In both cases, the imagery is surreal nonsense (in the Lewis Carroll non-sense) and so the “meanings” have been endlessly “interpreted”. A particularly nice over-analysis of Itchycoo has it that the “Bridge of Sighs” and the “dreaming spires” refer to the privilege of an Oxbridge education, which the writers eschew in favour of finding true beauty in an Ilford park. In truth, many of the ‘interpretations’ were conjured up by the band’s management in a (successful) effort to get the BBC’s initial “overt drug references” ban overturned. But, of course, not before the ‘censorship’ had provided valuable publicity.

In the end, whether the band liked it or not — and pastiche or otherwise — the song, so of its time and timeless, is a classic that subverts and transcends its genre. Have a listen and let it blow your mind.

All The Young Dudes: 45 Today.

I’ve wanted to do this for years.

A thousand times I’ve heard All The Young Dudes. A thousand times Mick Ralphs’ guitar at the start has made me smile. It always will: it’s utterly joyful, utterly sure of itself and burns way, way fiercer than 99.99999% of intros, than 99.99999% of anything. I love it: it’s life and laughter and hope and pretty much everything any of us ever needed. I want it played at my funeral: just that opening guitar riff. I’ll smile, I promise.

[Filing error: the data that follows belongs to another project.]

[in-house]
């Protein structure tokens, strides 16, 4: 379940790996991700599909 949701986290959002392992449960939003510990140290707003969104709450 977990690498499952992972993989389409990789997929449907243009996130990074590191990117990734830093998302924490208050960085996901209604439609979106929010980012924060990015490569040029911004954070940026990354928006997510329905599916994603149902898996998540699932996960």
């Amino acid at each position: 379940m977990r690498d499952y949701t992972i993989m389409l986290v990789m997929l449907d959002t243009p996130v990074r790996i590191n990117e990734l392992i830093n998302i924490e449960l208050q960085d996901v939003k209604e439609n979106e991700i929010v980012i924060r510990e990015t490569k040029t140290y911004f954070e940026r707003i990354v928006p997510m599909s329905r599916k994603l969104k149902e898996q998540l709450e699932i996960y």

I’ve no idea what the real truth of the Bowie-saved-ailing-Mott-The-Hoople-by-generously-giving-them-and-producing-this-song story/myth/fairy tale is. And it doesn’t matter. ATYD tells us the quest for reality and neat narrative is dull, meaningless, avoidable; it tells us stories are always shifting, twisting, mostly wordless, chimeric. ATYD is, simply, one of the top four or five pop songs ever recorded. The organ is majestic, soulful, spiritual. The words and voices are mad and wry and thrilled. The guitars and drums and bass are the reason guitars and drums and the bass guitar were invented. The whole thing is glorious, silly, overreaching, sly, profound, shallow, poetic, plain, aristocratic, working-class, funny, serious, Seventies, timeless, Nietzschean, colourful, noiry. It’s as English as anything so American can be. It’s hopeful and regretful and celebratory. It’s lights and shades and disposable and forever. It’s wrapped itself around us and won’t ever let us go. It’s one of Bowie’s best songs and it’s utterly Ian Hunter’s.